This was what was thinking about today on my walk: I believe the upcoming battle for America's soul will not be between the Democrats and the Republicans, but between Big Business and Right Wing Christians. So far they have been yoked together fairly successfully united by their hatred of all things liberal. Big Biz doesn't want to be forced to hire females and homosexuals and Right Wingers feel the same. Big Biz doesn't want the EPA interferring and Right Wingers think God gave them dominion over the earth. But at some point there will be a clash. Who will be the winner? I would bet on Big Business.
posted by Secret Life of Gravy at 3:59 PM on October 5, 2005


Big Biz doesn't want to be forced ....

I think if you snip it down to that, you've got it. The "females and homosexuals" part is just the particular manifestation -- a flag of convenience around which they can unite, when the Big Biz agenda is really quite other than what old-line christians would agree with. If it's cost-effective to hire females and homosexuals, you better damn well believe they'll be all over it. But they'll want to be able to negotiate a price break, of course...

Which is not to say I think you're wrong. I think you're dead right on this, actually. Except that I think the war is already effectively over. I fear the social conservative religious right is far too deeply compromised by capitalism (look at the various and lucrative "industries" that have sprung up to cater to them) to get out of the Dancing Big Biz Bear's suffocating embrace.
posted by lodurr at 4:12 PM on October 5, 2005


teece: "Bush doesn't attend church on Sundays with any regularity. That should tell you all you really need to know about his religion..."

I gotta take umbrage on that one. Not that I wish to ever come to Shrub's aid and defend him, but I don't go to church on Sundays with any regularity. Pretty much someone has to die or my mom has to browbeat me. That doesn't mean I love my God any less. I just don't believe in Man's interpretation of God.

As for his alcoholism? ...I question the spirit of any man who holds public office and doesn't imbibe of spirits.
posted by ZachsMind at 4:40 PM on October 5, 2005


ZachsMind and lodurr: I don't care if Bush doesn't go to church. Hell, I'd rather he didn't.

But the brand of Christianity he says he preaches believes in Sunday worship. Indeed, the pastor will often browbeat you for missing church. Bush does not regularly attend church at all.

It is impossible to actually know the man Bush, as he is basically an actor with a proven track-record of being dishonest over the last 5 years, but I suspect his religiosity is a sham (and that's another knock against him: his political machine regularly violates the 10 Commandments).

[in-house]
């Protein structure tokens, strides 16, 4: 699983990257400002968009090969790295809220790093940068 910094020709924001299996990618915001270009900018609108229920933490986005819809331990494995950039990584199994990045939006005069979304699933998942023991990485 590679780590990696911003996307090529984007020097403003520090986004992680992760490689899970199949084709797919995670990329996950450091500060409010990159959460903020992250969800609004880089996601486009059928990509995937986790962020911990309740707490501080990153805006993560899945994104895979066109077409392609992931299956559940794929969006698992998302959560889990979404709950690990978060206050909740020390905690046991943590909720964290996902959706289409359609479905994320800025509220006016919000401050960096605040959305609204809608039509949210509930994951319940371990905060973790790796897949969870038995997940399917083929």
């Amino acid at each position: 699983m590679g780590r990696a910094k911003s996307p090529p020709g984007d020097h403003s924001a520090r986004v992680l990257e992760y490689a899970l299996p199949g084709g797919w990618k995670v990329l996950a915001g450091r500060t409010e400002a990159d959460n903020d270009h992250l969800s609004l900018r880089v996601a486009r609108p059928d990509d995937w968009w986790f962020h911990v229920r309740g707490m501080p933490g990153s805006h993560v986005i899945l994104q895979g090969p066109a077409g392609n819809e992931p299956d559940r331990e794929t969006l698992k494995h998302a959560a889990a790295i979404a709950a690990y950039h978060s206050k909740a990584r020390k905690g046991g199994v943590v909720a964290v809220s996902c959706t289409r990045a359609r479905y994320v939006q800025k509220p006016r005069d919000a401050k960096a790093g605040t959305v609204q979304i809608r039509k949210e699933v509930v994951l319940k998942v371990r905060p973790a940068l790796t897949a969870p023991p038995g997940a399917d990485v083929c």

As for the drinking: Bush says he is an alcoholic, if I remember correctly. Or at least that he stopped drinking at 40 because he had a problem, and because he found God. It would seem that if he is really the born-again he claims to be, he'd have a bit more interest in religious service. The whole thing smells of "fake."

But of course, that's just a wild guess. I don't know Bush personally, and never will. It's not entirely important, either. But I really suspect Bush's true religion is power, and that Christianity is a convenient tool to get some votes.

Indeed, it is interesting that of the last three Republican presidents, none of them are consistent church-goers. Both of the last two Democratic presidents have been church goers. Sure, it could be a coincidence. But the actions of Republicans in general tell me that the party as a whole is content to use the religious right for votes, but that they are not all that really interested in God. I wonder how long they can continue to pull that off.

Miers could be the beginning of a serious schism on that front, but it's way too early to say.
posted by teece at 5:14 PM on October 5, 2005


I've posited this scenario elsewhere, but...

The National Enquirer has reported the Bush is drinking again.

So, one night, Bush gets really shitfaced. He starts trolling the two looking for a new Supreme Court justice.

He meets this really hot chick and says, "Babe, I'm going to put you on the bench, if you know what I mean."

She goes along with it and he nominates her for the position.

The next morning, he wakes up sober, but she's already wearing the wedding ring, so to speak.

Worst hangover ever.
posted by Joey Michaels at 6:50 PM on October 5, 2005


Really? Jenna Jamison? Woo hoo!

nlindstrom, you need to remember, there's no I in Jenna Jameson. If only wishing could make it so...
posted by soyjoy at 8:40 PM on October 5, 2005


I served with Jenna Jameson. I knew Jenna Jameson. Jenna Jameson was a friend of mine. And Harriet Miers, you are no Jenna Jameson!
posted by jonp72 at 11:17 PM on October 5, 2005